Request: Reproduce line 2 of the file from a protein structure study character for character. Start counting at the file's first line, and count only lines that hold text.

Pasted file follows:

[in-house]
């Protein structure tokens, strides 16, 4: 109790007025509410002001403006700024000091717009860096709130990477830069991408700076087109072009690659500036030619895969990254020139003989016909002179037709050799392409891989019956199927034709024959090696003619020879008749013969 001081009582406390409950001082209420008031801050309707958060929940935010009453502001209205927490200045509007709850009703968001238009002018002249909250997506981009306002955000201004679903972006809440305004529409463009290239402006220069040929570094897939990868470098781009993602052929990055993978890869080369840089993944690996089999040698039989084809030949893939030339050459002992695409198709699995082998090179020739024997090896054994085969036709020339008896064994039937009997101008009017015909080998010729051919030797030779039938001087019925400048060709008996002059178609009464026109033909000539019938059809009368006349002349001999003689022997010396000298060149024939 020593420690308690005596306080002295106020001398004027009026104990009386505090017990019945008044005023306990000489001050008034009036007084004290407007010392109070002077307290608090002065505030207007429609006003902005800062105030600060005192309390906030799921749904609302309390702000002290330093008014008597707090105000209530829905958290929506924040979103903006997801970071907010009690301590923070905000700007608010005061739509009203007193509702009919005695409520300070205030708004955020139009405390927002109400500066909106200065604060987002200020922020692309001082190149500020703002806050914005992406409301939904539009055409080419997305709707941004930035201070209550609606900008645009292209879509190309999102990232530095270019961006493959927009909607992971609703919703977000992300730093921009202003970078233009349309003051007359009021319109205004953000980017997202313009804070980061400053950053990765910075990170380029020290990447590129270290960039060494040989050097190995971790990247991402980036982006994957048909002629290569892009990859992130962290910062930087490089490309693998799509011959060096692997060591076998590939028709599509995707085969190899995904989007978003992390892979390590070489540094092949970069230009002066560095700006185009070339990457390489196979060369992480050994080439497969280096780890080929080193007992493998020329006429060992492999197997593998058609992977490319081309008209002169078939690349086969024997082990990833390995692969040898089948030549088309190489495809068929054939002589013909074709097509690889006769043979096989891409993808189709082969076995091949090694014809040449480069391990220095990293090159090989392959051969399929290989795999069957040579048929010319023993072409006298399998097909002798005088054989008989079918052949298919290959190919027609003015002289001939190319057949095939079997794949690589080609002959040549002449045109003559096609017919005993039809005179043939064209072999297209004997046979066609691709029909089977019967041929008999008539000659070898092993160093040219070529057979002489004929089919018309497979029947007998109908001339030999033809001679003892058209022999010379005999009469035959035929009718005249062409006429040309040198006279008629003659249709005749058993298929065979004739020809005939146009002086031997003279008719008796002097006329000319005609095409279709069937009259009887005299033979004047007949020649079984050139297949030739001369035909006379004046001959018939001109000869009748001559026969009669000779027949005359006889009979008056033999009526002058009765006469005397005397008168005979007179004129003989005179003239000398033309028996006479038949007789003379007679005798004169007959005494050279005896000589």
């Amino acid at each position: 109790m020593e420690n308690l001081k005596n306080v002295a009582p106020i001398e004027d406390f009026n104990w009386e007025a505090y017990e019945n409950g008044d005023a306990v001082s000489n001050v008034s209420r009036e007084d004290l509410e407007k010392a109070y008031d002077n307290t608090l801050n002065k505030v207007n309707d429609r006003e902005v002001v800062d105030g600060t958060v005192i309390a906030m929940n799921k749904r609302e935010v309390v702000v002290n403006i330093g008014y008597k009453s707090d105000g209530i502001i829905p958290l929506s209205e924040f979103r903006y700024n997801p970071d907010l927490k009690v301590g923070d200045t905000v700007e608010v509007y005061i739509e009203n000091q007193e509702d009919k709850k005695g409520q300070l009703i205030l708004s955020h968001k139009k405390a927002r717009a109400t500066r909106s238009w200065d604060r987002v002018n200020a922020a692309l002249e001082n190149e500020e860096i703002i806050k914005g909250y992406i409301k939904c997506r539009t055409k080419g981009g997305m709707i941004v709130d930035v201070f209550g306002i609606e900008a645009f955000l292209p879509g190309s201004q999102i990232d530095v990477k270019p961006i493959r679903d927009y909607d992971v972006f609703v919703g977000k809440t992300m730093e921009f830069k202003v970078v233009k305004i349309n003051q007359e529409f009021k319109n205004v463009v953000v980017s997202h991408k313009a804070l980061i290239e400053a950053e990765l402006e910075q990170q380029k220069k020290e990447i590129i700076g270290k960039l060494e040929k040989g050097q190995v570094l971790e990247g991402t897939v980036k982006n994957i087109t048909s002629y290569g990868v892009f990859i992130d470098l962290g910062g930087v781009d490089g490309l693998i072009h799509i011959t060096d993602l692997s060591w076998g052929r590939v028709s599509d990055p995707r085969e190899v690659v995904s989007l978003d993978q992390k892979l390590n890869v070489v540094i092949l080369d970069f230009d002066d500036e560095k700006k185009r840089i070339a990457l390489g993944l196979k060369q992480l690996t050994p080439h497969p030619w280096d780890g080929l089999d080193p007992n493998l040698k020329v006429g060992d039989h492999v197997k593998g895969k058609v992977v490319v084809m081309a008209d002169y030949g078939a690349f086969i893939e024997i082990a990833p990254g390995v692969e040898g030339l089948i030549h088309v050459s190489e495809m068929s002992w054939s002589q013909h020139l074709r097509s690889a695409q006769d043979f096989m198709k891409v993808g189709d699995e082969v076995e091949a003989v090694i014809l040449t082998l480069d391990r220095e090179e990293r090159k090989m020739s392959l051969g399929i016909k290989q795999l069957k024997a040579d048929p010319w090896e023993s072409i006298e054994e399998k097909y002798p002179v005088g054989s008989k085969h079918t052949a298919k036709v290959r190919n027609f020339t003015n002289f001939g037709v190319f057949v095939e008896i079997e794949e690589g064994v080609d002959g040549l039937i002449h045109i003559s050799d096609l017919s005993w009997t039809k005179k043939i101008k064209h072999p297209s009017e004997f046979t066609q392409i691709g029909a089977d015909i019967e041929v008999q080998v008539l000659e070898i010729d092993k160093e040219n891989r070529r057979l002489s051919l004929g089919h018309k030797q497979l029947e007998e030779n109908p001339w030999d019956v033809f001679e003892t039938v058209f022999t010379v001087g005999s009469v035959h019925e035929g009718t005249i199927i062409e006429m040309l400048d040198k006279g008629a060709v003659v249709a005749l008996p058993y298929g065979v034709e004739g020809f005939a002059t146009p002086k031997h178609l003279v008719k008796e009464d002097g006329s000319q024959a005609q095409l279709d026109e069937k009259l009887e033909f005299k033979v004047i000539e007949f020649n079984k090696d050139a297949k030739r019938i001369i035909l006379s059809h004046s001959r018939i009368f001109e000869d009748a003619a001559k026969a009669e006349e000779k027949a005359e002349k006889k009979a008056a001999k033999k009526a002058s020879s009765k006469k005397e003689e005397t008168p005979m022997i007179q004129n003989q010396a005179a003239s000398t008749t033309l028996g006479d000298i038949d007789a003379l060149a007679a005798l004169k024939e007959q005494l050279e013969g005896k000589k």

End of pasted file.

């Protein structure tokens, strides 16, 4: 109790007025509410002001403006700024000091717009860096709130990477830069991408700076087109072009690659500036030619895969990254020139003989016909002179037709050799392409891989019956199927034709024959090696003619020879008749013969 001081009582406390409950001082209420008031801050309707958060929940935010009453502001209205927490200045509007709850009703968001238009002018002249909250997506981009306002955000201004679903972006809440305004529409463009290239402006220069040929570094897939990868470098781009993602052929990055993978890869080369840089993944690996089999040698039989084809030949893939030339050459002992695409198709699995082998090179020739024997090896054994085969036709020339008896064994039937009997101008009017015909080998010729051919030797030779039938001087019925400048060709008996002059178609009464026109033909000539019938059809009368006349002349001999003689022997010396000298060149024939 020593420690308690005596306080002295106020001398004027009026104990009386505090017990019945008044005023306990000489001050008034009036007084004290407007010392109070002077307290608090002065505030207007429609006003902005800062105030600060005192309390906030799921749904609302309390702000002290330093008014008597707090105000209530829905958290929506924040979103903006997801970071907010009690301590923070905000700007608010005061739509009203007193509702009919005695409520300070205030708004955020139009405390927002109400500066909106200065604060987002200020922020692309001082190149500020703002806050914005992406409301939904539009055409080419997305709707941004930035201070209550609606900008645009292209879509190309999102990232530095270019961006493959927009909607992971609703919703977000992300730093921009202003970078233009349309003051007359009021319109205004953000980017997202313009804070980061400053950053990765910075990170380029020290990447590129270290960039060494040989050097190995971790990247991402980036982006994957048909002629290569892009990859992130962290910062930087490089490309693998799509011959060096692997060591076998590939028709599509995707085969190899995904989007978003992390892979390590070489540094092949970069230009002066560095700006185009070339990457390489196979060369992480050994080439497969280096780890080929080193007992493998020329006429060992492999197997593998058609992977490319081309008209002169078939690349086969024997082990990833390995692969040898089948030549088309190489495809068929054939002589013909074709097509690889006769043979096989891409993808189709082969076995091949090694014809040449480069391990220095990293090159090989392959051969399929290989795999069957040579048929010319023993072409006298399998097909002798005088054989008989079918052949298919290959190919027609003015002289001939190319057949095939079997794949690589080609002959040549002449045109003559096609017919005993039809005179043939064209072999297209004997046979066609691709029909089977019967041929008999008539000659070898092993160093040219070529057979002489004929089919018309497979029947007998109908001339030999033809001679003892058209022999010379005999009469035959035929009718005249062409006429040309040198006279008629003659249709005749058993298929065979004739020809005939146009002086031997003279008719008796002097006329000319005609095409279709069937009259009887005299033979004047007949020649079984050139297949030739001369035909006379004046001959018939001109000869009748001559026969009669000779027949005359006889009979008056033999009526002058009765006469005397005397008168005979007179004129003989005179003239000398033309028996006479038949007789003379007679005798004169007959005494050279005896000589």